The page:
The WE&RF is partnering with Bucknell University to study the unintended consequences of enhanced biological phosphorus removal processes on dewaterability properties.

In the wake of reports that utilities with anaerobic digestion have poor dewaterability conditions after implementing enhanced biological phosphorus removal (Bio-P) processes, the Water Environment & Reuse Foundation is partnering with Bucknell University to determine the viability of Bio-P.

Solids handling is a critical component of wastewater treatment, providing an opportunity to recover valuable resources such as energy, nutrients and carbon-rich soil amendments. However, it can comprise 50 percent of overall treatment costs to the utility.

A large portion of these costs are associated with final dewatering, in particular for the use of polymer. It has been reported that utilities with anaerobic digestion have poor dewaterability conditions after the implementation of enhanced Bio-P removal processes, and that the impact is serious enough to make Bio-P uneconomical from a whole-plant perspective.

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In order to assure the viability of Bio-P, WE&RF has entered into a contract with Bucknell University to determine if this phenomenon is more widespread, and to better understand and address dewaterability performance and its impact on Bio-P and P-recovery.

Discussions from the Water Environment Federation, WE&RF and Leaders Innovation Forum for Technology’s Intensification of Resource Recovery Forum showed a data gap and lack of consensus on reporting dewaterability parameters, along with an absence of a defined singular mechanism for the dewaterability impact.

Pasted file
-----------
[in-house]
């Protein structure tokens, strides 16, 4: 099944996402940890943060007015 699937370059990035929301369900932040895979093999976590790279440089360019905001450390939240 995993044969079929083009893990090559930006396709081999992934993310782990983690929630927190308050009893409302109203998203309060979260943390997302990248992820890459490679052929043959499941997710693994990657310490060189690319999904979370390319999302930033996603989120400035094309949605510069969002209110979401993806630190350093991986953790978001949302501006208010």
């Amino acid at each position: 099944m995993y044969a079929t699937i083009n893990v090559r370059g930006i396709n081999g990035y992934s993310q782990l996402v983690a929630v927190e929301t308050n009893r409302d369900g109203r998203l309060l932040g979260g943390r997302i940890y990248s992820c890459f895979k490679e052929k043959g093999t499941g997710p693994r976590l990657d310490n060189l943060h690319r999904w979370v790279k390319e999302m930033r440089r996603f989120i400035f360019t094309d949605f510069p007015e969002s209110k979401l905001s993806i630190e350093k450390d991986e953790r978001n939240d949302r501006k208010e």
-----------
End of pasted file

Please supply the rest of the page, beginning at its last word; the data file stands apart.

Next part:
The new research is intended to fill that gap and address the relevant fundamental mechanisms on dewaterability, effective plant operating parameters and overall performance of different enhanced biological phosphorus removal treatments.

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This research will be conducted in two phases. Phase 1 will focus on fundamental laboratory-based research to test and develop the biofloc model hypothesis in an effort to help explain why Bio-P processes cause a deterioration in floc properties in anaerobic digesters, and a subsequent deterioration in dewaterability measured by a decrease in cake solids.

Phase 2 will include applied field research to further understand solutions to the poor dewaterability associated with Bio-P systems with an emphasis on solutions that enhance phosphorus recovery.

Utility partners have committed to pilot and full-scale testing. The project is anticipated to take 24 months, with laboratory research taking 10 months. 
For more information about the project, contact Christine Radke at

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The WE&RF is a 501(c)(3) charitable corporation seeking to identify, support and disseminate research that enhances the quality and reliability of water for natural systems and communities with an integrated approach to resource recovery and reuse. It also facilitates interaction among practitioners, educators, researchers, decision makers and the public.

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